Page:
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I'm incredibly rusty at linear algebra, and in preparation for my course I've been doing some review questions. I've been staring at this one for a half hour and still don't know how to approach it:

"Let A be a square matrix such that $A^3 = 0$. Show that the matrix $I + A + 2A^2$ is invertible and find its inverse."

I'm pretty sure I need to find a relationship between $A^3$ and $I + A + 2A^2$, but I'm not sure how. A matrix is invertible if the determinant is nonzero, and I know how to find the inverse of a matrix, but since this is a more theoretical question I'm not entirely certain how to approach it. Any hints would be much-appreciated :)

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We start by an informal deduction: by the Taylor's expansion (around 0) $$ (1+x+2x^2)^{-1}=1-x-x^2+(\text{terms with order 3 or above}). $$ We would like to substitute $A$ into $x$. But with $A^3=0$, all the terms with power $3$ or above vanish. This suggests $$ (I+A+2A^2)^{-1}=1-A-A^2. $$ Now the solution is made rigorous by direction verification: $$ (I+A+2A^2)(I-A-A^2)=I-3A^3-2A^4=I-0-0=I. $$ While perhaps not elegant, this approach is mechanical so it can be applied to similar problems. For example, with $I+a A+b A^2$, we have $$ (1+a x+bx^2)^{-1}=1-ax+(a^2-b)x^2+(\text{terms with order 3 or above})\\ \implies (I+aA+bA^2)^{-1}=I-aA+(a^2-b)A^2. $$ Again, rigor will be supplied by verifying the solution via direct multiplication.

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  • $\begingroup$ I sort of understand where you're coming from here. Essentially, you're using the idea that $A A^-1 = I$. I don't understand exactly how you found the inverse of that matrix. Is there a different way to do that? To my memory, I've never used Taylor's expansion to solve any problems in the course, so I wonder if there's a simpler solution. $\endgroup$ – Alex Sep 14 '14 at 0:46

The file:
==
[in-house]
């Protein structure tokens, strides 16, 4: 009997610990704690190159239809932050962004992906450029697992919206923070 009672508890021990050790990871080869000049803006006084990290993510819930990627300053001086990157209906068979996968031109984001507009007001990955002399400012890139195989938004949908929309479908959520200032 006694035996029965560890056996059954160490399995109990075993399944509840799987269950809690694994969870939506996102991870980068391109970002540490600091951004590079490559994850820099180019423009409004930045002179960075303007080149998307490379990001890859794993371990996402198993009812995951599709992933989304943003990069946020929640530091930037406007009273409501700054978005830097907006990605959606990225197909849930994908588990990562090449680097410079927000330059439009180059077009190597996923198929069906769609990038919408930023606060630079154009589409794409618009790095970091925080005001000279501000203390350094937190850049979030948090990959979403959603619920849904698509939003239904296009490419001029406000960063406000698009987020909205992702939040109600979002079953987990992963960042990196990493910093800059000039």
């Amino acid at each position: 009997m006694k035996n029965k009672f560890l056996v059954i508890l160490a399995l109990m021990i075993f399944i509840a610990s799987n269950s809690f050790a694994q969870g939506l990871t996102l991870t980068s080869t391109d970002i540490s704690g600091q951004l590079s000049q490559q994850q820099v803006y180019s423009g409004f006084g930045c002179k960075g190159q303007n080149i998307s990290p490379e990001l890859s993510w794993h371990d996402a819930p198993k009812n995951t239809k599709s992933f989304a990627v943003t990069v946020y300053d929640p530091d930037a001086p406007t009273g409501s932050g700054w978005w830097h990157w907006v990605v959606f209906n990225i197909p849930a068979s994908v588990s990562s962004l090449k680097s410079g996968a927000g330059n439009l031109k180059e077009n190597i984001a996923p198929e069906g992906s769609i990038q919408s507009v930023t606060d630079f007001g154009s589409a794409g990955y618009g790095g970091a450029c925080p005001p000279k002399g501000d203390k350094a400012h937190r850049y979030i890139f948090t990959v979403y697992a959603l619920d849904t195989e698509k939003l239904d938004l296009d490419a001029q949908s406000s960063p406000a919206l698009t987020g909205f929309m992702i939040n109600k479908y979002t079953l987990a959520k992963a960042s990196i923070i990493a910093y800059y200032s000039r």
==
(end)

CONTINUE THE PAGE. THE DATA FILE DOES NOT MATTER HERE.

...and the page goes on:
• $\begingroup$ No, my essential idea is not $AA^{-1}=I$. Rather, it's that polynomials in matrices (like $I+3A$) behave similarly to polynomials in real variables. But to invert a polynomial $P(x)$ for real $x$, you can just do a Taylor expansion on $\frac{1}{P(x)}$. Conceptually, I think this approach is simple and I like it because it's applicable to various situations. And it's rigorous too if at the end, you verify by direction multiplication, like I have done above. $\endgroup$ – Kim Jong Un Sep 14 '14 at 0:50
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$A^2 + A + I$ is invertible (with inverse $I - A$), and $A^2$ is nilpotent (as $(A^2)^2 = A(A^3) = 0$), and the sum of a unit with a commuting nilpotent is again a unit.

Indeed, $((A^2 + A + I) + A^2)(I - A) = I + (I - A)A^2 = I + A^2$, which has inverse $I - A^2$, so $(2A^2 + A + I)^{-1} = (I - A)(I - A^2) = I - A - A^2$.

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  • $\begingroup$ Hm, I'm a bit confused. How did you come to the conclusion that $A^2 + A + I$ is invertible? $\endgroup$ – Alex Sep 14 '14 at 0:13
  • $\begingroup$ @Alex: This comes from the identity (which holds in any ring with $1$) $1 - x^n = (1 - x)(x^{n-1} + x^{n-2} + \ldots + x + 1)$, which equals $1$ if $x^n = 0$ $\endgroup$ – zcn Sep 14 '14 at 2:07

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